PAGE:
Hobson: Buy When the FTSE Dips

THE WEEK: The heavy volatility, with the FTSE 100 hitting a new low for the year below 6,200 points, followed by a surge above 6,500, looks like madness - but creates opportunities

Rodney Hobson 19 December, 2014 | 12:46PM
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December’s stock market trading has had all the wheeler dealing shenanigans of Peckham market, but to borrow a phrase from Del Boy in Only Fools and Horses, you know it makes sense. Well, sort of.

The heavy volatility, with the FTSE 100 hitting a new low for the year below 6,200 points, even lower than the mid-October dip, followed by a surge above 6,500, looks like madness and in some ways it has been. Not a lot has happened to justify such extreme movements.

It is true that oil-related stocks have been battered by the falling crude price but the rest of the economy benefits, especially retailers who see their distribution costs tumbling. With pressure on prices in the shops, that takes a bit of the squeeze out of the equation in the High Street. Yet the whole market fell for six consecutive days in which the Footsie lost more than 400 points.

What was particularly disconcerting during this severe bear phase was that each rally during the trading day soon petered out. There was no follow through to keep the momentum going.

Yet one can make similar, though opposing, remarks about the violent upward swing this week. There has been no surprise news to reassure market, no resolving of the problems that so worried investors just a few days previously. Suddenly, it was the sellers who lost their nerve each time the market faltered.

The excuse that the Fed will not raise interest rates as soon as expected just doesn’t wash. How can replacing the phrase “considerable time” with the word “patience” be regarded as a signal that the Fed has become more dovish? The idea is preposterous.

Similarly, the assurance by Fed chair Janet Yellen that “this new language does not represent a change in our policy intentions” should be taken at face value. Amazingly, commentators decided that Yellen meant the opposite and that policy had somehow changed.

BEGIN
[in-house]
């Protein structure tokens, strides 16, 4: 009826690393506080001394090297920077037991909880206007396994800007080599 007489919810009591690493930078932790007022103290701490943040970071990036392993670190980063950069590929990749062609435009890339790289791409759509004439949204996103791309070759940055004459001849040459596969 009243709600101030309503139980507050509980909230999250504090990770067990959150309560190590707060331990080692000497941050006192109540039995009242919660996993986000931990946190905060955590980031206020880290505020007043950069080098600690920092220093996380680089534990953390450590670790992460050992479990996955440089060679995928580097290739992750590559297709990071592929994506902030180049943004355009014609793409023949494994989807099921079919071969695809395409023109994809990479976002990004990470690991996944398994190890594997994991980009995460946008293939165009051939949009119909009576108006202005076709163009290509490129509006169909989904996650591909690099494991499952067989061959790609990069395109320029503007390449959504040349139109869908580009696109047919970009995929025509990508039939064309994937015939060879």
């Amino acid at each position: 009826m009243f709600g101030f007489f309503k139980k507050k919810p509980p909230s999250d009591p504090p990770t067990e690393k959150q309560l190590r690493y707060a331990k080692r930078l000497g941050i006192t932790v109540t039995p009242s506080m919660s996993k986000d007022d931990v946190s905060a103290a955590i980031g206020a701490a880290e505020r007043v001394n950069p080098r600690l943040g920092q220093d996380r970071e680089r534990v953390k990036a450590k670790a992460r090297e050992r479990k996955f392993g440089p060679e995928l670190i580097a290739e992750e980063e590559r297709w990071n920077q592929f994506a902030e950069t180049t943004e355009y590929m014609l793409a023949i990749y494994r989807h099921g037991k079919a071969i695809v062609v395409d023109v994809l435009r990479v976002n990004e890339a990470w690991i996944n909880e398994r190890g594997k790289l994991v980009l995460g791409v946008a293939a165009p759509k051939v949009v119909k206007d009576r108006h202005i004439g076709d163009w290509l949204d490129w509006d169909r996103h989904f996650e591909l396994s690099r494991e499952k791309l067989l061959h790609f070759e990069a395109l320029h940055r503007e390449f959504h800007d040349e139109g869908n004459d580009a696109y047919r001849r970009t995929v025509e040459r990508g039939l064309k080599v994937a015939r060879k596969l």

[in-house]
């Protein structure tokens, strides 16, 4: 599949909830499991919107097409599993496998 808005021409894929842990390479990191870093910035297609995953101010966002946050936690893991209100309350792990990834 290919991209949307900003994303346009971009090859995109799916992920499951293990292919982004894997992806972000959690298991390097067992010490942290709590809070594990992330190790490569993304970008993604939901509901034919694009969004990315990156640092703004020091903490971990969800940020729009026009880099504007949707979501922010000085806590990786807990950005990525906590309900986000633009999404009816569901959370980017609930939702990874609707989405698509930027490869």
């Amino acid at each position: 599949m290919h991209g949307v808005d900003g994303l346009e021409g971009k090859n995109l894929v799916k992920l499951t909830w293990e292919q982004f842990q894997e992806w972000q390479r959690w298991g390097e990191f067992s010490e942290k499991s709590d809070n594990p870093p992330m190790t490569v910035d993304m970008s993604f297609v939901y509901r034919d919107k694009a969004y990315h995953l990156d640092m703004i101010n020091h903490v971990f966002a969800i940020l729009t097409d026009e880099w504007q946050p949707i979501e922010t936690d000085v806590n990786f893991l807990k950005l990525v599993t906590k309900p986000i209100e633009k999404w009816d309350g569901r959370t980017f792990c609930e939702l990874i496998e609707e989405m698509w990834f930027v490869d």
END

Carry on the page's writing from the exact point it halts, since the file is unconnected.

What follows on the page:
The point is that despite the excessive swings, the London stock market has been moving sideways all year – and has done so in December. Ditto New York. Many commentators bemoan the proliferation of computer trading, which tends to exaggerate these oscillations. I welcome the great opportunities that are created to buy at the bottom and to sell at the top of these mini-cycles.

It takes a great deal of nerve but if you are in for the long term, as I am, don’t panic. Shares represent the best investment and there will be recurring opportunities to buy on the dips.

Will the Taxpayer Get a Good Price for Lloyds Shares?

Chancellor George Osborne has signalled that the Government – aka the taxpayer – will part with another dollop of shares in Lloyds (LLOY), the bank rescued by the state after being wrecked by the takeover of HBOS.

This is certainly good news for taxpayers and the price will be set by the market and not by advisers who are more interested in making money for themselves than in getting the best return for the state.

Is this good or bad news for shareholders? Bad for the short term, because every time the share price rises the Government will sell and drive the price back down again. This process will last for just over six months, so that will put a dampener on Lloyds shares right through the first half of 2015. Those who cannot wait that long may prefer to sell, and Lloyds shares have held up remarkably well since the announcement so that opportunity is still there.

However, for the longer term this is excellent news, reflecting the considerable progress that Lloyds has made. Profits are edging higher and the dividend is coming back. The more the overhang of shares is whittled away, the less we have to worry about the Government dumping shares in the future. I shall be retaining my modest stake.

Back in the New Year

This is my last column for 2014. I wish all readers a Happy Christmas and a prosperous New Year. The column returns on January 9, when I shall be a year older and, I hope, wiser.

The information contained within is for educational and informational purposes ONLY. It is not intended nor should it be considered an invitation or inducement to buy or sell a security or securities noted within nor should it be viewed as a communication intended to persuade or incite you to buy or sell security or securities noted within. Any commentary provided is the opinion of the author and should not be considered a personalised recommendation. The information contained within should not be a person's sole basis for making an investment decision. Please contact your financial professional before making an investment decision.

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About Author

Rodney Hobson

Rodney Hobson  is a columnist for Morningstar.co.uk and author of several investing books, including The Dividend Investor and How to Build a Share Portfolio.